The demand for freshwater is increasing globally. The threat of climate change alongside population growth stands to increase tension over the availability, allocation, and access to water. Much of the world’s available water is transboundary with 310 transboundary river basins shared by two or more countries covering roughly 47.1% of Earth’s land surface [1
]. That said, around two-thirds of transboundary rivers do not currently have cooperative agreements in place [2
]. The implications of this make conflict and instability more likely, particularly as climate-change effects continue to reduce available water in many basins. Whereas historical experience suggests it is unlikely that countries will go to war over water issues, increasingly scarce water resources require resilient multifaceted approaches that go beyond technical water management to incorporate robust water diplomacy pathways for sustained transboundary cooperation [3
Although cooperation around water may not necessarily lead to peace, it can encourage peacebuilding [3
]. Transboundary cooperation on environmental issues often reinforces interdependencies between nations. Transboundary cooperation on water thus holds the potential to discourage the use of violence by facilitating a transnational culture of cooperation. Facilitating such a culture of cooperation, particularly doing so for conflict prevention, however, is complex. Structural violence may be evident in the form of dominance or selective engagement by a riparian hegemon over transboundary water cooperation structures. Under-representation of marginalized basin communities or inequitable allocation agreements based on outdated hydrological data are further examples of structural violence. Conversely, institutional cooperation can also serve to strengthen existing power imbalances [6
]. Effective conflict prevention in transboundary water cooperation contexts requires the institutionalization of processes and policies that enable positive norms that enforce conflict prevention mechanisms to evolve and endure over time [7
How institutional mechanisms inform the legal, institutional, relational and outcome governance of transboundary water cooperation informs the extent to which peacebuilding can be facilitated between riparian nations. What differentiates negative and positive peace is important to note here. Whereas negative peace is singular in its goal of attaining the absence of direct violence, positive peace is understood as preventing violence through structural and social justice reform that addresses the inequitable distribution of power and resources. These dimensions of equitability and sustainability are central to what is considered effective transboundary water cooperation across the literature and existing frameworks [8
]. By addressing the underlying causes of conflict toward durable peace, institutional mechanisms can contribute to positive peacebuilding. For positive peace to be facilitated, political will and high-level diplomatic engagement must be cultivated and sustained by the institutions that govern transboundary waters.
This paper assesses three operational institutional mechanisms for transboundary water cooperation: the river basin organization (RBO), the transfrontier conservation area (TFCA) and the third-party inter-governmental organization (IGO) model used by the Middle East Desalination Research Center (MEDRC). By applying the Four Frames of Cooperation Framework, these institutional mechanisms are assessed for their ability to effectively facilitate transboundary water cooperation and water diplomacy [8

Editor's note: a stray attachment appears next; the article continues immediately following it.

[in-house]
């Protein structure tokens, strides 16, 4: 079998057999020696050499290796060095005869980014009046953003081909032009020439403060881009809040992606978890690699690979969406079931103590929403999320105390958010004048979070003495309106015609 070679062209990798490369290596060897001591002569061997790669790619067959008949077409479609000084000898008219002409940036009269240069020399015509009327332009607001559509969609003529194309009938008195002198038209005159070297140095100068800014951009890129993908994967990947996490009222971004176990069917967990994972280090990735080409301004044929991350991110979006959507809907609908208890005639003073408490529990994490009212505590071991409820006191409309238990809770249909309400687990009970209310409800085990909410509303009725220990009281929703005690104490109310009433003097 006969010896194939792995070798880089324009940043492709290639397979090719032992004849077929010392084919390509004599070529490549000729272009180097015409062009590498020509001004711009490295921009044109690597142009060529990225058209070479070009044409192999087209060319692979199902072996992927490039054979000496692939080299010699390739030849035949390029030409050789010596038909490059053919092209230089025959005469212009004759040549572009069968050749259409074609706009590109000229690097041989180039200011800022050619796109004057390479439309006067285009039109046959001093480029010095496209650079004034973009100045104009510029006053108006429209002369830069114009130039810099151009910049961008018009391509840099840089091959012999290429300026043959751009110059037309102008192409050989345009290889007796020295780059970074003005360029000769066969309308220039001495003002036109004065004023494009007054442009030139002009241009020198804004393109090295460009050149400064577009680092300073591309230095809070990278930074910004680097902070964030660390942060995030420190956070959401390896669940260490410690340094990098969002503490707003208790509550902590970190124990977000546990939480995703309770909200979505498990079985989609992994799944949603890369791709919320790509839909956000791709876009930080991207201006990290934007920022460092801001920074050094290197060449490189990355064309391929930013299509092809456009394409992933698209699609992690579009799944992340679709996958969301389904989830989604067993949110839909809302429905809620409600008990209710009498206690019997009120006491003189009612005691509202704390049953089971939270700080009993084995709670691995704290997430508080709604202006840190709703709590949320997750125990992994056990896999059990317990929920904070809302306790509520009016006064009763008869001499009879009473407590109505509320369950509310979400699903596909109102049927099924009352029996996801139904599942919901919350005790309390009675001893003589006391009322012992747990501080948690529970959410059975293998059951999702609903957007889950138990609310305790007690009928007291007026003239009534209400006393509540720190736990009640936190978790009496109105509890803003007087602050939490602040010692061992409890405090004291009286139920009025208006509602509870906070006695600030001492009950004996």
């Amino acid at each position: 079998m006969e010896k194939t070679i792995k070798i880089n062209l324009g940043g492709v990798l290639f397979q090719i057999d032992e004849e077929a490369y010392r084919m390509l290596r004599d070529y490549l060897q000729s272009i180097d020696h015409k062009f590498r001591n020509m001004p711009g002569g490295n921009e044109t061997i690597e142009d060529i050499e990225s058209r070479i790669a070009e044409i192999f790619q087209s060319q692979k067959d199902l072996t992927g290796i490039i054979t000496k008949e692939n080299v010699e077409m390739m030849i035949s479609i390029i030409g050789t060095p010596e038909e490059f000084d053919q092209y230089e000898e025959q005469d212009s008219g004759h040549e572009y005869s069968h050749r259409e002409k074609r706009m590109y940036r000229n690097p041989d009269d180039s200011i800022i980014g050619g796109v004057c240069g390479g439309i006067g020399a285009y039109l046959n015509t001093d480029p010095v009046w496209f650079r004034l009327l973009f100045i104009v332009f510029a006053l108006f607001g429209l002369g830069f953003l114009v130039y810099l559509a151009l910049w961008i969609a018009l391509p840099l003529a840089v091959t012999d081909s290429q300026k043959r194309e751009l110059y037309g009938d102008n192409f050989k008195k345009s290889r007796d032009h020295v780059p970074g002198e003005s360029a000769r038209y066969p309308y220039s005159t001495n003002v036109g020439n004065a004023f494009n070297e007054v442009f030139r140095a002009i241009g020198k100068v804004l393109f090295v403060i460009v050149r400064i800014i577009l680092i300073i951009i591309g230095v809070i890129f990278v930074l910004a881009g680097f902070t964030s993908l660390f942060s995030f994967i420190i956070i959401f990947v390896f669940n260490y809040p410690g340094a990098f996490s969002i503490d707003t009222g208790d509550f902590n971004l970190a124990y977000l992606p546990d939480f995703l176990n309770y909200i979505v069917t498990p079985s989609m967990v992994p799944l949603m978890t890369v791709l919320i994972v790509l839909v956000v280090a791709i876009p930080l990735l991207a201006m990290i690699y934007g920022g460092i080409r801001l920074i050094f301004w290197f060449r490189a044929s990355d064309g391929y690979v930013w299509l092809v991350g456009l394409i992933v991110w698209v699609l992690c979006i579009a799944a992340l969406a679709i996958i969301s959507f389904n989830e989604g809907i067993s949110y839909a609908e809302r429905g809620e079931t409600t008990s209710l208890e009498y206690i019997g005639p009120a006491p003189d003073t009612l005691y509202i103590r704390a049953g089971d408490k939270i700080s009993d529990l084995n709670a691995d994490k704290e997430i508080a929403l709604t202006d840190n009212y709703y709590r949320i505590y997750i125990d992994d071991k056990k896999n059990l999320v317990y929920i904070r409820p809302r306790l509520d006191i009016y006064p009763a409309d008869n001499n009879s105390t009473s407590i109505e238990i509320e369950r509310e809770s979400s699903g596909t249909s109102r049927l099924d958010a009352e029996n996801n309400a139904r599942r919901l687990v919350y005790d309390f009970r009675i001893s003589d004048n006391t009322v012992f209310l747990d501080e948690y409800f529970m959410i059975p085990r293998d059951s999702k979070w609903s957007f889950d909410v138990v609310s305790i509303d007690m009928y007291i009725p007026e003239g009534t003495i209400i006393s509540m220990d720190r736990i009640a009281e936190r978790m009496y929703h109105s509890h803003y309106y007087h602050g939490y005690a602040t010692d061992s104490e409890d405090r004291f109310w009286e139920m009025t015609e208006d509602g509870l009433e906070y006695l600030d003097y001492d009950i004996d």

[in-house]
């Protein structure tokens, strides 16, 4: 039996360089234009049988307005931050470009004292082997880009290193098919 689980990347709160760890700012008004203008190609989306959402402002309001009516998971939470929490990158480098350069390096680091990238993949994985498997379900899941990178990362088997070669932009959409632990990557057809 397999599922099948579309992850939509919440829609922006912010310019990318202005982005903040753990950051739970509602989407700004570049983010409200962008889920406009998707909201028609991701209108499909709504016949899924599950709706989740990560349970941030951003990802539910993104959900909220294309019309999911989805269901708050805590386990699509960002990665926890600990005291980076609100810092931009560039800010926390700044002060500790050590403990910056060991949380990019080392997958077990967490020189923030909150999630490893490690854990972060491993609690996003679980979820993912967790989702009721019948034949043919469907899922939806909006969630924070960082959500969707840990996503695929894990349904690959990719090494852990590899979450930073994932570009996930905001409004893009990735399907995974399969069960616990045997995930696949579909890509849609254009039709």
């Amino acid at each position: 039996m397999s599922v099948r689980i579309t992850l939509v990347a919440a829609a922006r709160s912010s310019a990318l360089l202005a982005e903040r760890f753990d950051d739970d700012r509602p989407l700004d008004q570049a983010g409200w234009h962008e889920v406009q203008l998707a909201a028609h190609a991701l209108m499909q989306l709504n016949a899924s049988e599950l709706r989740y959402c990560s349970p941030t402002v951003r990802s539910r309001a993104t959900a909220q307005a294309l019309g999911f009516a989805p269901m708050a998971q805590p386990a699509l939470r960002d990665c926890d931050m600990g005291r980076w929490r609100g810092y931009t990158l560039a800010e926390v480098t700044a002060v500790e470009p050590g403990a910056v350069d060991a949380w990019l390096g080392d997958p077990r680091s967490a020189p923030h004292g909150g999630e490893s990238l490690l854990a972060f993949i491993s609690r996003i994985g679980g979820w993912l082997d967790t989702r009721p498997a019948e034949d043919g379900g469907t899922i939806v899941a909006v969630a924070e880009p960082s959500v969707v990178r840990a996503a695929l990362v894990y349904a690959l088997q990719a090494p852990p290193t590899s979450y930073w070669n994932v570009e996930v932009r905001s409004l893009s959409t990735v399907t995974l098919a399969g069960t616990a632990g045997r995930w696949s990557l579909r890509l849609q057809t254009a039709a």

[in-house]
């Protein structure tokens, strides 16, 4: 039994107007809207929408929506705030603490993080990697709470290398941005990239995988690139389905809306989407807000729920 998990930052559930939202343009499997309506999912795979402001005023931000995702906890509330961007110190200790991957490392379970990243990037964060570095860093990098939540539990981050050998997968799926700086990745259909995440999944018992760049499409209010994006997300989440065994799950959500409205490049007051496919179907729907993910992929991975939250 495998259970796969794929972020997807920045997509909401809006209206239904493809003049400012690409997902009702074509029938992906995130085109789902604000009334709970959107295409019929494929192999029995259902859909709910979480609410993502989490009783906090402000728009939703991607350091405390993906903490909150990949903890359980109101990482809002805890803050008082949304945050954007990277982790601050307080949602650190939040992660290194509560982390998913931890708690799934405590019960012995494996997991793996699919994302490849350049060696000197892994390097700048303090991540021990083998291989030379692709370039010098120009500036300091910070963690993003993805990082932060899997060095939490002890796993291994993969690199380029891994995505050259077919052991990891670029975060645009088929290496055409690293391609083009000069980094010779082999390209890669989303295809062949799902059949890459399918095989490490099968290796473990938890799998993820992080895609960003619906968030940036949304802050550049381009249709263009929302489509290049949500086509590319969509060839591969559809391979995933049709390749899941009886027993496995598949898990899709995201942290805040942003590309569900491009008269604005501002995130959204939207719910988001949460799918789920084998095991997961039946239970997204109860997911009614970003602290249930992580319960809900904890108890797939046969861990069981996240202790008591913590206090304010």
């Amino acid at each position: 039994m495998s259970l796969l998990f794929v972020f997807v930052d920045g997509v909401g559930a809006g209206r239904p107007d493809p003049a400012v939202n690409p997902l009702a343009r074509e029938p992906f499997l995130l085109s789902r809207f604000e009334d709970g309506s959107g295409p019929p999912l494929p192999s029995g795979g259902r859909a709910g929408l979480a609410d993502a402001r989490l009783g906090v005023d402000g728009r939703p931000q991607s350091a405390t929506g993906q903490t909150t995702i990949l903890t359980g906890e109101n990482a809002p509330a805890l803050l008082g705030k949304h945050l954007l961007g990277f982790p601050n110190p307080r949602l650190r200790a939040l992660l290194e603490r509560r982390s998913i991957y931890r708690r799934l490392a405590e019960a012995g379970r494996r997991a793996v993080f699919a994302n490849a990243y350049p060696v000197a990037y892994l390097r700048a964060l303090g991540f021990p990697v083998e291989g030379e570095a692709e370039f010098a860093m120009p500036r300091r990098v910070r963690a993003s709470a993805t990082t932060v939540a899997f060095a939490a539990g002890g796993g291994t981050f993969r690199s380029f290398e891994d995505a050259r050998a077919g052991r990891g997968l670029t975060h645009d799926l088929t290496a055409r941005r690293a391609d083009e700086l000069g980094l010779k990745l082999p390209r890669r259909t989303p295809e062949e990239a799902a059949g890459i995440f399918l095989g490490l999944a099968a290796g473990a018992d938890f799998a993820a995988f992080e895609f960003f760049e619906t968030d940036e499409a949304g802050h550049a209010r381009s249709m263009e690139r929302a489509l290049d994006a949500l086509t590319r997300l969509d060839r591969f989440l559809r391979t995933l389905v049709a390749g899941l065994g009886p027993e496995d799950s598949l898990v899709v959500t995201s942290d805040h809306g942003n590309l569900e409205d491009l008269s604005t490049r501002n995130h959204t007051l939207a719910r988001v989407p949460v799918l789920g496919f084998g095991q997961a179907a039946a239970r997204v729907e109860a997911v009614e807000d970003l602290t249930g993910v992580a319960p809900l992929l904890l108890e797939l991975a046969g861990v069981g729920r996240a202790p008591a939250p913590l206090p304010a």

]. Although each institutional mechanism has been established for varying reasons, they are all multilateral institutions set up in support of transboundary water governance. The three mechanisms have been selected because they all have the potential to support conflict prevention and water diplomacy at an interstate level.
The study proceeds as follows: Section 2
presents an overview of the literature on transboundary water cooperation and diplomacy alongside the role prominent institutional mechanisms have played in supporting technical cooperation and environmental peacebuilding. Section 3
outlines the research questions that guide this assessment of institutional mechanisms and outlines the reasons and relevance for the methods used. Section 4
assesses RBOs, a TFCA and the MEDRC model through the Four Frames of Cooperation Framework. Section 5
discusses the qualitative findings and presents lessons learned and recommends future pathways.
2. Institutional Mechanisms in Transboundary Water Cooperation, Diplomacy and Positive Peace
For conceptual clarity, it is important to recognize that whilst transboundary water cooperation and water diplomacy are interrelated, they are separate concepts. Both water diplomacy and transboundary water cooperation link political and technical tracks of engagement between riparian nations [5
]. Whereas transboundary cooperation is more oriented towards technical engagement, water diplomacy is focused on the political track. Concerned more with the process of cooperation rather than the outcome, water diplomacy looks to prevent or peacefully resolve (emerging) conflicts through engaging with measures undertaken by state and non-state actors. In its broadest definition, water diplomacy refers to the potential cooperation that can be harnessed both in cross-border contexts and internal trans-sectoral issues about water [5
]. This complementary space means that transboundary cooperation works under a politically defined mandate, whilst water diplomacy becomes informed by the knowledge sharing that more technical transboundary cooperation advances.
Notwithstanding the complex space within which transboundary water cooperation exists, water is increasingly recognized as an essential tool for maintaining peace and security at international, national and sub-national levels [10
]. Effective water management can be used as an entry point to prevent conflict in transboundary water diplomacy and cooperation [9